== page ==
Wanted: Universal Key to Open Our Front Door


This requirement came across my desk recently as part of an RFP from a government agency that will remain nameless.

4.20     Data Decryption

The agency may request the service of decrypting of source materials for which the decryption algorithm and/or decryption keys are unknown.  The Offeror must provide a list of decryption protocols for which they can offer this service and any other restrictions their tools or methods create (e.g., AES256 decryption).

To provide some context, this wasn’t part of military or intelligence effort to snoop on foreign governments or a white-hat project to validate the security of encryption protocols. No, this was an administrative agency that had collected a bunch of documents from its employees and possibly from other agencies/companies and needed to import them into a content management system.

The implicit assumption is that there is an industry standard tool that can decrypt an arbitrary file and do it quickly enough to run it against an arbitrary number of files in a reasonable amount of time at a reasonable cost per document. They just need a company to run that tool as part of an import workflow.

I’m by no means a cryptography expert, but even assuming I had absolutely no knowledge of security or computers beyond the definition of encryption I think I could detect the major problems with this request.

Translating out the techno-geekery makes the paradox quite apparent.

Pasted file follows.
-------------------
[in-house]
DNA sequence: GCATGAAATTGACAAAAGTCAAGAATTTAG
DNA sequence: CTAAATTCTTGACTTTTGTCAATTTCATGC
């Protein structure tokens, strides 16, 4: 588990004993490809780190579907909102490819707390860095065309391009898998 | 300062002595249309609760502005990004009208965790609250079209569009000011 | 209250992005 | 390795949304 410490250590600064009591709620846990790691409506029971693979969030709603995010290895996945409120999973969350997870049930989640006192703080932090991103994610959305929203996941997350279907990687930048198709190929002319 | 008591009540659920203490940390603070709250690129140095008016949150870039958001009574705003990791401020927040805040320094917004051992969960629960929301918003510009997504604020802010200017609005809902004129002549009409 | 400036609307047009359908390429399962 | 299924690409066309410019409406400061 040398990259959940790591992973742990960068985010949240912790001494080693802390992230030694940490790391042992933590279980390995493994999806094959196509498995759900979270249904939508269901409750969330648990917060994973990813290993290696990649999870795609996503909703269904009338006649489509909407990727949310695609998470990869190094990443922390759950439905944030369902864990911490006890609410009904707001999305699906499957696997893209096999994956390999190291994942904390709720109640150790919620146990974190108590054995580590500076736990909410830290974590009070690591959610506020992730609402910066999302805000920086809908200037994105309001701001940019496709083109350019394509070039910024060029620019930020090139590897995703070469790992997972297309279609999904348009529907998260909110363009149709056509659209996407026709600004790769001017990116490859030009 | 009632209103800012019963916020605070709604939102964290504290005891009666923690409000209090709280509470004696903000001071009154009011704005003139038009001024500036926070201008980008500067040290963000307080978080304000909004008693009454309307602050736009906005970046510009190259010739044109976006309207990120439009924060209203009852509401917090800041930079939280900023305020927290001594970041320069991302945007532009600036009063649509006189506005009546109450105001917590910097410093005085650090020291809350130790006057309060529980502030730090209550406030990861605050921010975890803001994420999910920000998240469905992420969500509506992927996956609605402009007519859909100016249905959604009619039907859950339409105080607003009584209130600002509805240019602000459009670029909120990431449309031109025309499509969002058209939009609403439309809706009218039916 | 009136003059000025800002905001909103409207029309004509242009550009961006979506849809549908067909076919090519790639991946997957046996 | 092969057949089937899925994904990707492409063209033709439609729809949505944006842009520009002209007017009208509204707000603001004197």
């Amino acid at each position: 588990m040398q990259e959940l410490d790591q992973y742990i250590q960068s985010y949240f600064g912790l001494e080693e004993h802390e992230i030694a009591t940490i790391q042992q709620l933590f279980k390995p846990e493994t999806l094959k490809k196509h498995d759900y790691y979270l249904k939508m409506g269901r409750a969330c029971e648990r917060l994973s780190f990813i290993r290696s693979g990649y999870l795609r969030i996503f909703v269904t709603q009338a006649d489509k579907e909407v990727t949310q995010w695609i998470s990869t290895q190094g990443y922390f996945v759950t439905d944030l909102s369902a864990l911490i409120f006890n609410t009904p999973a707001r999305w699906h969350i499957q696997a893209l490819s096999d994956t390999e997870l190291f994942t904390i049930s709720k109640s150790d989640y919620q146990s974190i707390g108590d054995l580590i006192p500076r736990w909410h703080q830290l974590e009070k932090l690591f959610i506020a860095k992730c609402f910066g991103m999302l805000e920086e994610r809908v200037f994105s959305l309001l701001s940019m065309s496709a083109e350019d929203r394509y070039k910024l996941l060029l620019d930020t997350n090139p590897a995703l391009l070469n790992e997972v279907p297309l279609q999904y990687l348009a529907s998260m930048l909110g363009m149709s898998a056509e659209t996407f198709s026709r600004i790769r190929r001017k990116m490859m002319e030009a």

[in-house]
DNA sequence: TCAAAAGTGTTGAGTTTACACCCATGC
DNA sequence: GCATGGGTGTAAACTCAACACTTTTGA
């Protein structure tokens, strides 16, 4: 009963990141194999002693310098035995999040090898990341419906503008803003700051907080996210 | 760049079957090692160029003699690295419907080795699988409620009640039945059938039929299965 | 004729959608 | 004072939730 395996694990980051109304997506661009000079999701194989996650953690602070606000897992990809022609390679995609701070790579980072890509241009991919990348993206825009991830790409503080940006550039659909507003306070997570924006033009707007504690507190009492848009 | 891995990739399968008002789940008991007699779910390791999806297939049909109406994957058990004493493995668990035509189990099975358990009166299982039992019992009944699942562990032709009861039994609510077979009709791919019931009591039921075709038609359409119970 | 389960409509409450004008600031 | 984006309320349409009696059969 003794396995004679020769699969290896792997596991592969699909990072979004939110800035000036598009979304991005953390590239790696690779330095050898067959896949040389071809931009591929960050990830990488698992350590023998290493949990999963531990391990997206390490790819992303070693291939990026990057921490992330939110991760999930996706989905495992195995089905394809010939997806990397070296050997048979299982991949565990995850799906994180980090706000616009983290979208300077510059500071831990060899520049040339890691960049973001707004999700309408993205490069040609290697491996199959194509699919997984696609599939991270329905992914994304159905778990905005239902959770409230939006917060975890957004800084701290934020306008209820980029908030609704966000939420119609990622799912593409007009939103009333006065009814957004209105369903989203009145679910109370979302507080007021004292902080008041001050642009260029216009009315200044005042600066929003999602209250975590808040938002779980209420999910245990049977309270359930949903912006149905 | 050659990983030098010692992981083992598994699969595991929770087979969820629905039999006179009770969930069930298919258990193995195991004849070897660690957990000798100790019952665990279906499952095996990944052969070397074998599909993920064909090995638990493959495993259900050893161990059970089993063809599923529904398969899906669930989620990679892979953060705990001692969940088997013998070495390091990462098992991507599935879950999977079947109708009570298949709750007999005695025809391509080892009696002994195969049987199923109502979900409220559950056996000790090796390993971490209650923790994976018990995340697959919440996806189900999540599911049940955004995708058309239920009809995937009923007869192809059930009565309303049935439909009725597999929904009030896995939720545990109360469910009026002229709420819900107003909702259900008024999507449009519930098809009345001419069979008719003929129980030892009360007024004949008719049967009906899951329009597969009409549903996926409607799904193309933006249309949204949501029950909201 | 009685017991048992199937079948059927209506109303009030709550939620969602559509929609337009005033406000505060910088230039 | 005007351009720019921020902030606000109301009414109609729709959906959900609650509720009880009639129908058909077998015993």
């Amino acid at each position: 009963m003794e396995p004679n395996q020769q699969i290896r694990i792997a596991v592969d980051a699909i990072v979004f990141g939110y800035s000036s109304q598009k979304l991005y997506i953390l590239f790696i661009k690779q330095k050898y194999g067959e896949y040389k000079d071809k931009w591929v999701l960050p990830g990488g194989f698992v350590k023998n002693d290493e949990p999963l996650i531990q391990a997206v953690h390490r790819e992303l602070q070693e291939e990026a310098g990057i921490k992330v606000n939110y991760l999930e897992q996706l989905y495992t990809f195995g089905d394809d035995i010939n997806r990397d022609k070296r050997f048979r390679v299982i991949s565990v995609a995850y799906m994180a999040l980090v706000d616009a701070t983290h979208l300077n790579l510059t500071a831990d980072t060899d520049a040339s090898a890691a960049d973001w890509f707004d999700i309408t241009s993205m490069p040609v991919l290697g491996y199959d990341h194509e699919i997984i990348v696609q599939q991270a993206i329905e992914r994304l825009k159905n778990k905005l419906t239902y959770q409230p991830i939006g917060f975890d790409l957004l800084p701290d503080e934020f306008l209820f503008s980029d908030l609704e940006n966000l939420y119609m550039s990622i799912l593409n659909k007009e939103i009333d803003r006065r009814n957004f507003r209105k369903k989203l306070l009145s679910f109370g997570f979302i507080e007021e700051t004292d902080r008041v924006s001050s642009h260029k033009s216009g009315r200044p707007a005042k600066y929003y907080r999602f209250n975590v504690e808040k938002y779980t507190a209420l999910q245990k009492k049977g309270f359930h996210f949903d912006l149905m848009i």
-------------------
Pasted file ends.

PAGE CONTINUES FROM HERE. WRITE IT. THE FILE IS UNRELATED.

Translation: We have used technology to secure our files so that no outside person can unlock and read them without our secret key. We are looking for an outside person to unlock and read these files for us without the key.

Mr. Obvious says: If you really believe this capability is readily available and can be done cheaply why do you bother encrypting files in the first place?

Mr.  Paranoid says: Is the RFP a pernicious plot to lure black-hat hackers into the open so they can be escorted to Guantanamo promptly by a guy in an overcoat?

Mr. Sarcastic says: If a black-hat hacker had this technology, wouldn’t he/she be better off using it to hack into the bank and just take the Government’s money rather than bidding on a contract?

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One Response

  1. This is exactly why, despite working in and around Washington, DC for over a decade, I avoid government contracts like the plague.

    If you speak with someone who’s experienced the “Catch-22” style lunacy of such “security” first-hand, I’m sure you would hear even more ridiculous stories.

    We had one non-government client that had me deliver an unencrypted CD by hand (fortunately a short walk from my apartment), because he didn’t trust that email was secure enough. What was the top-secret cannot-be-compromised data on that CD? Resumes.

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